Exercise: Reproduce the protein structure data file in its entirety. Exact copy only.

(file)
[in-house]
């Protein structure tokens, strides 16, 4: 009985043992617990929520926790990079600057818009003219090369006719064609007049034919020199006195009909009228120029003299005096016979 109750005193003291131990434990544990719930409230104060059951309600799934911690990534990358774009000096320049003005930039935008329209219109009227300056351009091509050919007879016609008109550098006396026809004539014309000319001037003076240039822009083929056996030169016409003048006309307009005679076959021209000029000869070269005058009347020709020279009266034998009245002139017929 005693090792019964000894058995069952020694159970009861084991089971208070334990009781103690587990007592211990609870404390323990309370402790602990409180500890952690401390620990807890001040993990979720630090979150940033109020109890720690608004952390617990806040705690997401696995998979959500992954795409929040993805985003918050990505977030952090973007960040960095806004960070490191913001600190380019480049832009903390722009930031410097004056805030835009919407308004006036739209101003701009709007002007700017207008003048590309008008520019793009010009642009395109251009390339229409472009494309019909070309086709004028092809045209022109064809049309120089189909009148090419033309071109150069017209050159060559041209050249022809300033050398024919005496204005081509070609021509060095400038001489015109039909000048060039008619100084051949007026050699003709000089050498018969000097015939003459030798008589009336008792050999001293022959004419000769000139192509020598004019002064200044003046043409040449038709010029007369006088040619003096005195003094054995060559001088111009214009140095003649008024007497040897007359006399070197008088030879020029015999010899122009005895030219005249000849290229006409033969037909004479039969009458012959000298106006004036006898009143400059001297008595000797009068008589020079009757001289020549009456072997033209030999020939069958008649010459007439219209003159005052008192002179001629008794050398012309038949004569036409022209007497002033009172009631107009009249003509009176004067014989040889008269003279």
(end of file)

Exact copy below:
[in-house]
């Protein structure tokens, strides 16, 4: 009985043992617990929520926790990079600057818009003219090369006719064609007049034919020199006195009909009228120029003299005096016979 109750005193003291131990434990544990719930409230104060059951309600799934911690990534990358774009000096320049003005930039935008329209219109009227300056351009091509050919007879016609008109550098006396026809004539014309000319001037003076240039822009083929056996030169016409003048006309307009005679076959021209000029000869070269005058009347020709020279009266034998009245002139017929 005693090792019964000894058995069952020694159970009861084991089971208070334990009781103690587990007592211990609870404390323990309370402790602990409180500890952690401390620990807890001040993990979720630090979150940033109020109890720690608004952390617990806040705690997401696995998979959500992954795409929040993805985003918050990505977030952090973007960040960095806004960070490191913001600190380019480049832009903390722009930031410097004056805030835009919407308004006036739209101003701009709007002007700017207008003048590309008008520019793009010009642009395109251009390339229409472009494309019909070309086709004028092809045209022109064809049309120089189909009148090419033309071109150069017209050159060559041209050249022809300033050398024919005496204005081509070609021509060095400038001489015109039909000048060039008619100084051949007026050699003709000089050498018969000097015939003459030798008589009336008792050999001293022959004419000769000139192509020598004019002064200044003046043409040449038709010029007369006088040619003096005195003094054995060559001088111009214009140095003649008024007497040897007359006399070197008088030879020029015999010899122009005895030219005249000849290229006409033969037909004479039969009458012959000298106006004036006898009143400059001297008595000797009068008589020079009757001289020549009456072997033209030999020939069958008649010459007439219209003159005052008192002179001629008794050398012309038949004569036409022209007497002033009172009631107009009249003509009176004067014989040889008269003279």